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Title: Ephebophilia  
Author: World Heritage Encyclopedia
Language: English
Subject: Glossary of anime and manga, Hebephilia, List of Azumanga Daioh characters, Anti-pedophile activism, Adolescence
Collection: Adolescence, Chronophilia, Pederasty, Youth
Publisher: World Heritage Encyclopedia


Ephebophilia is the primary or exclusive adult sexual interest in mid-to-late adolescents, generally ages 15 to 19.[1][2] The term was originally used in the late 19th to mid 20th century.[2] It is one of a number of sexual preferences across age groups subsumed under the technical term chronophilia. Ephebophilia strictly denotes the preference for mid-to-late adolescent sexual partners, not the mere presence of some level of sexual attraction.

In research environments, specific terms are used for chronophilias: for instance, ephebophilia to refer to the sexual preference for mid-to-late adolescents,[1][2] [4] This could be due to the fact the media is unaware of other terms.


  • Etymology 1
  • Characteristics 2
  • See also 3
  • References 4
  • External links 5


The term ephebophilia comes from the

  • The dictionary definition of ephebophilia at Wiktionary

External links

  1. ^ a b Krafft-Ebing, R.; Moll, A. (1924). Psychopathia sexualis. Stuttgart: Ferdinand Enke. 
  2. ^ a b c d e f g Blanchard, R.; Lykins, A. D.; Wherrett, D.; Kuban, M. E.; Cantor, J. M.; Blak, T.; Dickey, R.; Klassen, P. E. (2008). "Pedophilia, hebephilia, and the DSM–V". Archives of Sexual Behavior 38 (3): 335–350.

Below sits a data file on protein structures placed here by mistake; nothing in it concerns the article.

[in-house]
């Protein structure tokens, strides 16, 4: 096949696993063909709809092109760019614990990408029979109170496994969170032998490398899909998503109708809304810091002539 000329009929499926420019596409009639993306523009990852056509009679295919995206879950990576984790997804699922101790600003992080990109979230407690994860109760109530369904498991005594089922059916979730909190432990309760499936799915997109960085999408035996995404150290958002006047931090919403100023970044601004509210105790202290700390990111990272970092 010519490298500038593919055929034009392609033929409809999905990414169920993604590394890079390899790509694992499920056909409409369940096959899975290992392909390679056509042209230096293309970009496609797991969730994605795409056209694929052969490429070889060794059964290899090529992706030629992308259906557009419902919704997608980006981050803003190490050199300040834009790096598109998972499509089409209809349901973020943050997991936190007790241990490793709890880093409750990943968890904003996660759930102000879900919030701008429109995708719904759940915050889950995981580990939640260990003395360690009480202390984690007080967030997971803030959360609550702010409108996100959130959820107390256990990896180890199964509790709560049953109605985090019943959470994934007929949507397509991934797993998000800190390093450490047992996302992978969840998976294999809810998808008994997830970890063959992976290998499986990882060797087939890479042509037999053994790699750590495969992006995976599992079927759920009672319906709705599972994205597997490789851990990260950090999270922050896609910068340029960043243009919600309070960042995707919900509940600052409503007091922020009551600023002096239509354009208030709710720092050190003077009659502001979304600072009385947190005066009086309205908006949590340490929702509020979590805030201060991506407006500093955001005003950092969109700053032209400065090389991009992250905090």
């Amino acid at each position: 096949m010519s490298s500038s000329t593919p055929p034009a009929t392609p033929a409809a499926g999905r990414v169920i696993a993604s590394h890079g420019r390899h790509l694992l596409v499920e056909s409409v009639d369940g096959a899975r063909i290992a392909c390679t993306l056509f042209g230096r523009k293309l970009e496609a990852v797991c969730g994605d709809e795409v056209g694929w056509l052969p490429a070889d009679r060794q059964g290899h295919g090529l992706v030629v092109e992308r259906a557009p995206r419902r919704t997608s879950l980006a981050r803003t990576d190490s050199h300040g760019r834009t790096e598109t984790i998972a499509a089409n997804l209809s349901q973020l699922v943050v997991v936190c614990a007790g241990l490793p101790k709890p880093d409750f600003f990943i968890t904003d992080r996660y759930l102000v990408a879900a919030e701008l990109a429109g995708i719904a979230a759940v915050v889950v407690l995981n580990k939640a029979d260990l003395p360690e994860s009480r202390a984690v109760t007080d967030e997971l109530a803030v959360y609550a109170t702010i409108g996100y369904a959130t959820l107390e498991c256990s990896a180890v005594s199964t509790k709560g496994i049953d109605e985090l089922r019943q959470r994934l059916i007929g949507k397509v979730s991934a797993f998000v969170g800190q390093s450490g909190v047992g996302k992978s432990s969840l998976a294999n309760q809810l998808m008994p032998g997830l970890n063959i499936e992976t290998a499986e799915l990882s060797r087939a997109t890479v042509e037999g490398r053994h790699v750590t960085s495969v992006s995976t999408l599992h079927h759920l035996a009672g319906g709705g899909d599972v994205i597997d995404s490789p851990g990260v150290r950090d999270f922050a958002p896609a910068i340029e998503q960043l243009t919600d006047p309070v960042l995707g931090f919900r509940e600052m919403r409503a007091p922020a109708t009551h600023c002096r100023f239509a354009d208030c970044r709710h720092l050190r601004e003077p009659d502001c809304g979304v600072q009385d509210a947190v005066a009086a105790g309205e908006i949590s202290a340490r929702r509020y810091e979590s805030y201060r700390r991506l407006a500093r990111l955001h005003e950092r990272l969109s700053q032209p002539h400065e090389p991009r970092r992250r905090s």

3. ^ "Reply to Blanchard". Retrieved 2014-01-02. 
  4. ^ a b S. Berlin, Frederick. "Interview with Frederick S. Berlin, M.D., Ph.D.". Office of Media Relations. Archived from the original on 2011-06-23. Retrieved 2008-06-27. 
  5. ^ Rahman, T. (1988). "Ephebophilia: the case for the use of a new word". Forum for Modern Language Studies 24 (2): 126–141.  
  6. ^ "Sexology". Retrieved 2009-07-06. 
  7. ^ Bernard, F. (1998). Selected publications of Dr Frits Bernard - An international bibliography. Rotterdam: Enclave.
  8. ^ Servatius, V. (1960, March 15). Ephebophilie en wetenschap [Ephebophilia and science]. Vriendschap, 35-35.
  9. ^ Janssen, D.F. (2015). "“Chronophilia”: Entries of Erotic Age Preference into Descriptive Psychopathology". Medical History 59 (4): 575–598.  
  10. ^ Buffière, F. (1980). Éros adolescent : la pédérastie dans la Grèce antique, Paris, p.11.
  11. ^ Rahman, T. (1990). "Boy-Love in the Urdu Ghazal". Annual of Urdu Studies 7: 1–20. 
  12. ^ Foley, Sharon R.; Arthur, K.; Kelly, B. (2006). "Psychiatric sequelae of Parkinson disease: a case report". European Psychiatry 21 (3): 211–213.  


See also

Researchers state that hebephilia, erotic interest which centers on young pubescents, has not come into widespread use, even among professionals who work with sex offenders, and may have been confused with the term ephebophilia, which denotes a preference for older adolescents.[2] It is concluded that "few would want to label erotic interest in late — or even mid — adolescents as a psychopathology, so the term hebephilia may have been ignored along with ephebophilia".[2]

Ephebophilia is used only to describe the preference for mid-to-late adolescent sexual partners, not the mere presence of some level of sexual attraction. Generally, the preference is not regarded by psychologists as a pathology when it does not interfere with other major areas of one's life, and is not listed by name as a mental disorder in the Diagnostic and Statistical Manual of Mental Disorders, 5th Edition (DSM-5), the ICD-10, or as a paraphilia. However, the preference can sometimes be diagnosed as a disorder if it results in dysfunction or exploitative behavior, under the DSM specification 309.2, "Paraphilia Not Otherwise Specified".[12]

Mid-to-late adolescents usually have [4]


The term has been described by Frenchman Félix Buffière in 1980,[10] and Pakistani scholar Tariq Rahman,[11] who argued that ephebophilia should be especially used with regard to homosexuality when describing the aesthetic and erotic interest of adult men in adolescent boys in classical Persian, Turkish, or Urdu literature. The term was additionally revived by Ray Blanchard to denote adults who sexually prefer 15- to 19-year-olds.[2]


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